For the first time in a while I missed SapphireNow this year, and yet through some unplanned scheduling got to be around a bunch of SAP alums, ex-partners and ex-customers.
I was invited to present to SAP alum at the AtelierSAP event which preceded SapphireNow in Orlando. A lunch conversation with Paul Wahl, former US CEO, was about fuel cells and digital advertising. Another with Matthew Coote (son of Jeremy Coote, former US President) was about his role on the Romney Presidential campaign last year.
My own talk at that event focused on innovation in the enterprise as most companies develop smart products and services and how consumer tech has innovated and massively scaled its data centers, Big Data and other operations. Only my last slide pointed out that SAP (and other large enterprise vendors) had done little to help with either the smart products or the consumer tech operational excellence.
I did a call last Friday with Dr. Henning Kagermann, former CEO of SAP. It was about the role he is playing in helping Germany prepare for technology opportunities and challenges in the “Fourth Industrial Revolution”. Fascinating conversation – but SAP came up only in passing towards the end of the call.
I flew West to NetSuite’s event and had lunch with an SAP alum who had been there during the promising NetWeaver days a decade ago. Other than discussing that for 5 minutes the conversation was about other technology trends and Bay Area life. He certainly does not miss SAP.
At SuiteWorld I spoke to several SIs and outsourcers many of whom had come from SAP partners. To a person, the message was the days of massive SAP implementations and BPO contracts had moved on.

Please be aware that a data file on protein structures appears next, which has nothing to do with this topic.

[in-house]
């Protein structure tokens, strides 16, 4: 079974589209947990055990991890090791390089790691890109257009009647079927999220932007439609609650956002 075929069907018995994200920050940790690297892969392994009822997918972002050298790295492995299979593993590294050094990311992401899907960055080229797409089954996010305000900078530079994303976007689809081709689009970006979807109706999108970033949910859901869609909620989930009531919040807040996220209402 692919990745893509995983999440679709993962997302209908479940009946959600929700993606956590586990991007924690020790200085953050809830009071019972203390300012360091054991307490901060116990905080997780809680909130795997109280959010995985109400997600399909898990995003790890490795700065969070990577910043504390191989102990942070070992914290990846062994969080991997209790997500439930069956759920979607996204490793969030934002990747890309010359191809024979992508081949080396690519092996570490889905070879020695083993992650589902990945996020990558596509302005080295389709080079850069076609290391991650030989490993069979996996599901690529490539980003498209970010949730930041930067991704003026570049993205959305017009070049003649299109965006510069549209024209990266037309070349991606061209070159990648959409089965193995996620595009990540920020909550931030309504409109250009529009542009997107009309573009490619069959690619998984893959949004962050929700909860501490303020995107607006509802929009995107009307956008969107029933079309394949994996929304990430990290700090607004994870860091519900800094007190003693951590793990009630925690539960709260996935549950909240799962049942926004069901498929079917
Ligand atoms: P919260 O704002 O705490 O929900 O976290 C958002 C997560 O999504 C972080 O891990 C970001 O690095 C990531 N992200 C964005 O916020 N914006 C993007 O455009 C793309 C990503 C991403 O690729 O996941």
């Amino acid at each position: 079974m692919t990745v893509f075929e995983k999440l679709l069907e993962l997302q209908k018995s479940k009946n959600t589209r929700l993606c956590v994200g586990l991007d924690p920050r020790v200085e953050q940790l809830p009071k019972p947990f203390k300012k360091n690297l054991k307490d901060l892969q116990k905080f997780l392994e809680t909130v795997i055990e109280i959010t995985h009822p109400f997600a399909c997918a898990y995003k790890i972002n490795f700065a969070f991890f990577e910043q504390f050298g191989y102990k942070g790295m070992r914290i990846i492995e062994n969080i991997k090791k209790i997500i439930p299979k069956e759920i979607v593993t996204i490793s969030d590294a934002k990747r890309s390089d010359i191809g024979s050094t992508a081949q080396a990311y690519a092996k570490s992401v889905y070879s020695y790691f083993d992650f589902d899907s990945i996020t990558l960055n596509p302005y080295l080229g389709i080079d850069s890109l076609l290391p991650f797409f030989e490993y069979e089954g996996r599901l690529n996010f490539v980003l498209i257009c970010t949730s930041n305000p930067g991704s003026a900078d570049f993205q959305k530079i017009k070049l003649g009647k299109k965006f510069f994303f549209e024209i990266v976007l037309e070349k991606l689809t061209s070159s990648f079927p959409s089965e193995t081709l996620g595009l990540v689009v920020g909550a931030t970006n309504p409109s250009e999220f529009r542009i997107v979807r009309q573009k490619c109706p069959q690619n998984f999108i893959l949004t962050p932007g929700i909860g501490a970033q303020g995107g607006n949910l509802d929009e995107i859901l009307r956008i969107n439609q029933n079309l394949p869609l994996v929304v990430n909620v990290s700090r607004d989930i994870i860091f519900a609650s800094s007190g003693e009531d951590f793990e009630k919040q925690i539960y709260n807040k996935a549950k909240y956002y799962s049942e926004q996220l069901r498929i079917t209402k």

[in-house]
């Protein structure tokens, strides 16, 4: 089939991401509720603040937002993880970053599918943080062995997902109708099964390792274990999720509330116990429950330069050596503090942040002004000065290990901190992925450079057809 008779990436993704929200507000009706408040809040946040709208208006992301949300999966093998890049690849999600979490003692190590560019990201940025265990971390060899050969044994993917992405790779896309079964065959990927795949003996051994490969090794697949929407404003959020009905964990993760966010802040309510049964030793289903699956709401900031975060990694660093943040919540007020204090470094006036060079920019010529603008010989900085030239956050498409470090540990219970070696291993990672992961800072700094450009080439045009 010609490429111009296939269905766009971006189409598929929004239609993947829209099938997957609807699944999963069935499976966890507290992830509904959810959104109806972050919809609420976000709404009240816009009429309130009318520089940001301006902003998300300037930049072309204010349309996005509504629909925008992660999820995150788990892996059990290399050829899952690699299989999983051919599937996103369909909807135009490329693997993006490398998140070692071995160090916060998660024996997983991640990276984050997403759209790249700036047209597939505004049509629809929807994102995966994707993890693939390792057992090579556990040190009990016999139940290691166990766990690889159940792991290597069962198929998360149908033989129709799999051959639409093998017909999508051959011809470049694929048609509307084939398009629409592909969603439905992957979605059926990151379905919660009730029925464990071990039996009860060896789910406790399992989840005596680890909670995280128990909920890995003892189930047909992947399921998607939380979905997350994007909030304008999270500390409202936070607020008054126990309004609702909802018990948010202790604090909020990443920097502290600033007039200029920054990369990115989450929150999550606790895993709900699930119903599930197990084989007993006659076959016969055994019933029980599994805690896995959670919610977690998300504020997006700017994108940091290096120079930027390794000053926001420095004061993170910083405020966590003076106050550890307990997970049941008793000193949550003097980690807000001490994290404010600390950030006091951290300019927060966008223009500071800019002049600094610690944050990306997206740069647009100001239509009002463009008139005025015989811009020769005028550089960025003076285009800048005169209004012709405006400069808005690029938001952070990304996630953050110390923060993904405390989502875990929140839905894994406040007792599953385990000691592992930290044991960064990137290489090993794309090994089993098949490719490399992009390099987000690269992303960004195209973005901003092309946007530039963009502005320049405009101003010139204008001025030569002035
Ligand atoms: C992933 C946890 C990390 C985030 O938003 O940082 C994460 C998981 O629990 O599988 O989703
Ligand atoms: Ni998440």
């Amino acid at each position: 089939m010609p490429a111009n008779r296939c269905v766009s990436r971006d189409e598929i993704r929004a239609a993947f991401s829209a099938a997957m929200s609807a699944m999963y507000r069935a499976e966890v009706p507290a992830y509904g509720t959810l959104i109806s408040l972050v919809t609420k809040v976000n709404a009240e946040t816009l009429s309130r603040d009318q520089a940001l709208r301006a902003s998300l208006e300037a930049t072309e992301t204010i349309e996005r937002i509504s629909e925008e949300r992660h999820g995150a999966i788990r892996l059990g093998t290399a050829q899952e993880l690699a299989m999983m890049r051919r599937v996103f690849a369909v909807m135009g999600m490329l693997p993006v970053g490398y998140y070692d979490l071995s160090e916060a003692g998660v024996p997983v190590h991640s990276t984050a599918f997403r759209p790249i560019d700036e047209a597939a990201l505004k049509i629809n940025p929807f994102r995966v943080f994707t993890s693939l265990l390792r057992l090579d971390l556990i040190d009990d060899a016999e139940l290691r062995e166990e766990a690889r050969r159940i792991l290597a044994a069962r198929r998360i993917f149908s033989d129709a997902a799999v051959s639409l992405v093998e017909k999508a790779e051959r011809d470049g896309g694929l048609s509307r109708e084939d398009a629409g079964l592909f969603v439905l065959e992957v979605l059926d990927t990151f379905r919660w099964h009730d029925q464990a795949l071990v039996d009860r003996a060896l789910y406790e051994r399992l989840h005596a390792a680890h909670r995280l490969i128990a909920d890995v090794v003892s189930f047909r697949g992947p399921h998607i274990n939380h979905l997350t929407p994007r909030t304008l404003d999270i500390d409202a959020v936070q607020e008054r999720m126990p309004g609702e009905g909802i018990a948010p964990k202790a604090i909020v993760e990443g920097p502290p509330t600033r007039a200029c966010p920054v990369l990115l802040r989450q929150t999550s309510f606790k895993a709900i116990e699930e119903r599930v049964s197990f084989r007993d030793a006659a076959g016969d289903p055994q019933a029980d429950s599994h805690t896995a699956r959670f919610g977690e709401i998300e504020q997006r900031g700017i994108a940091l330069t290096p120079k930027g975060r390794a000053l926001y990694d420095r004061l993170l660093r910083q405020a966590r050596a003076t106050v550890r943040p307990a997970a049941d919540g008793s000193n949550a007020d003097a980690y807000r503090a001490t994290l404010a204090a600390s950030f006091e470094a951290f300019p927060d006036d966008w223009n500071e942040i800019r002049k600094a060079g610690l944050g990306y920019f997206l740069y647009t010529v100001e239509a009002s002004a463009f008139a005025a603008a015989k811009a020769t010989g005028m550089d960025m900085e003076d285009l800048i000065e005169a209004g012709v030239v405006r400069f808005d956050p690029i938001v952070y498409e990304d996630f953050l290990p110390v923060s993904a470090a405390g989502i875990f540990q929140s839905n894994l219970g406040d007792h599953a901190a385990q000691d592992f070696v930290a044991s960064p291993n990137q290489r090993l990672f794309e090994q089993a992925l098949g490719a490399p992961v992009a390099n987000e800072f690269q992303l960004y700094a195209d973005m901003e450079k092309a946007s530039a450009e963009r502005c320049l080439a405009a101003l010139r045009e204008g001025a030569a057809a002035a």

As I wrote here, in his keynote Zach Nelson of NetSuite echoed the feelings of many SAP customers who are not signing up for its new products. More life after SAP.
My friend Jon Reed, writing from SapphireNow complimented SAP’s positioning around the Hana Enterprise Cloud “The lack of head-scratching afterwards was a big messaging win for SAP, which is usually expert at tripping on tech minutia.”
Read these FAQs and you decide if it qualifies as a “messaging win”. At SuiteWorld I heard an analyst call it a muddled cloud strategy. Couple of others mentioned SAP had pre-briefed them about 7 data centers when the FAQs talk about 4.
To my question how SAP expected its partner and its own data centers to be as hyper-efficient as those in the Amazon Web Services cloud, Juergen Schmerder of SAP tweeted me “how do you know we're not striving for world class when we haven't disclosed much information?
Normally I am always eager to hear about next-gen data centers, but after the conversations of this week, I am less optimistic.
In many, many walks of life the world has moved beyond SAP. I actually felt a tinge of sorrow for the behemoth which has dominated so much of our professional lives.